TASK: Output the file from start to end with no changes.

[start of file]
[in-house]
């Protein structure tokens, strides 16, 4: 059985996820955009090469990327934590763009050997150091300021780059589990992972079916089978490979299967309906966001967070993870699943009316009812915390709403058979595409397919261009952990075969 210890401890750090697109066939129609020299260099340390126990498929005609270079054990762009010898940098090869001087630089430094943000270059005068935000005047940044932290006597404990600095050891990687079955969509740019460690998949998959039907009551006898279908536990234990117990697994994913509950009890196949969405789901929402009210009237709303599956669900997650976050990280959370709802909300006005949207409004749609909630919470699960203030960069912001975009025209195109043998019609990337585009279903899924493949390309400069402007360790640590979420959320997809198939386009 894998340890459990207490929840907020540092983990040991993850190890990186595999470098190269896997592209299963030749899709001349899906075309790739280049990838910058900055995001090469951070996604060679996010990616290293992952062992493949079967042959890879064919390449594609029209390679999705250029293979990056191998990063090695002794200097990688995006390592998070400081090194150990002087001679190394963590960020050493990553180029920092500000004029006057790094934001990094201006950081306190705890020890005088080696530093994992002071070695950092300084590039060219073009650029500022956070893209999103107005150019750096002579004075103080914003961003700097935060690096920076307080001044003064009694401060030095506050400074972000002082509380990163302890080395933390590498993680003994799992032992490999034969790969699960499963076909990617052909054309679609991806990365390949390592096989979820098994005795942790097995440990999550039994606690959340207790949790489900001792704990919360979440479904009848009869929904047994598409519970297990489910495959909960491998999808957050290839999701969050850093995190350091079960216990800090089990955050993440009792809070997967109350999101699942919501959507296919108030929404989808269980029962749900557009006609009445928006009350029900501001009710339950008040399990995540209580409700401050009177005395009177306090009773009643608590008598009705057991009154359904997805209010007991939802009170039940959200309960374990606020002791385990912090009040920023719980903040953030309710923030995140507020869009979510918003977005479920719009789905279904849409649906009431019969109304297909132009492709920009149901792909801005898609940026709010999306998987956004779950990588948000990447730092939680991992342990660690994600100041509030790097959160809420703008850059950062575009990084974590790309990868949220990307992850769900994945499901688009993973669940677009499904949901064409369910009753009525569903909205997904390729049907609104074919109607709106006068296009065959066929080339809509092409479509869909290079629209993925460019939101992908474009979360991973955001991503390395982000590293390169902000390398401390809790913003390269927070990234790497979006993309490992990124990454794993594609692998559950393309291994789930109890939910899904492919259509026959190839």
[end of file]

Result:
[in-house]
């Protein structure tokens, strides 16, 4: 059985996820955009090469990327934590763009050997150091300021780059589990992972079916089978490979299967309906966001967070993870699943009316009812915390709403058979595409397919261009952990075969 210890401890750090697109066939129609020299260099340390126990498929005609270079054990762009010898940098090869001087630089430094943000270059005068935000005047940044932290006597404990600095050891990687079955969509740019460690998949998959039907009551006898279908536990234990117990697994994913509950009890196949969405789901929402009210009237709303599956669900997650976050990280959370709802909300006005949207409004749609909630919470699960203030960069912001975009025209195109043998019609990337585009279903899924493949390309400069402007360790640590979420959320997809198939386009 894998340890459990207490929840907020540092983990040991993850190890990186595999470098190269896997592209299963030749899709001349899906075309790739280049990838910058900055995001090469951070996604060679996010990616290293992952062992493949079967042959890879064919390449594609029209390679999705250029293979990056191998990063090695002794200097990688995006390592998070400081090194150990002087001679190394963590960020050493990553180029920092500000004029006057790094934001990094201006950081306190705890020890005088080696530093994992002071070695950092300084590039060219073009650029500022956070893209999103107005150019750096002579004075103080914003961003700097935060690096920076307080001044003064009694401060030095506050400074972000002082509380990163302890080395933390590498993680003994799992032992490999034969790969699960499963076909990617052909054309679609991806990365390949390592096989979820098994005795942790097995440990999550039994606690959340207790949790489900001792704990919360979440479904009848009869929904047994598409519970297990489910495959909960491998999808957050290839999701969050850093995190350091079960216990800090089990955050993440009792809070997967109350999101699942919501959507296919108030929404989808269980029962749900557009006609009445928006009350029900501001009710339950008040399990995540209580409700401050009177005395009177306090009773009643608590008598009705057991009154359904997805209010007991939802009170039940959200309960374990606020002791385990912090009040920023719980903040953030309710923030995140507020869009979510918003977005479920719009789905279904849409649906009431019969109304297909132009492709920009149901792909801005898609940026709010999306998987956004779950990588948000990447730092939680991992342990660690994600100041509030790097959160809420703008850059950062575009990084974590790309990868949220990307992850769900994945499901688009993973669940677009499904949901064409369910009753009525569903909205997904390729049907609104074919109607709106006068296009065959066929080339809509092409479509869909290079629209993925460019939101992908474009979360991973955001991503390395982000590293390169902000390398401390809790913003390269927070990234790497979006993309490992990124990454794993594609692998559950393309291994789930109890939910899904492919259509026959190839």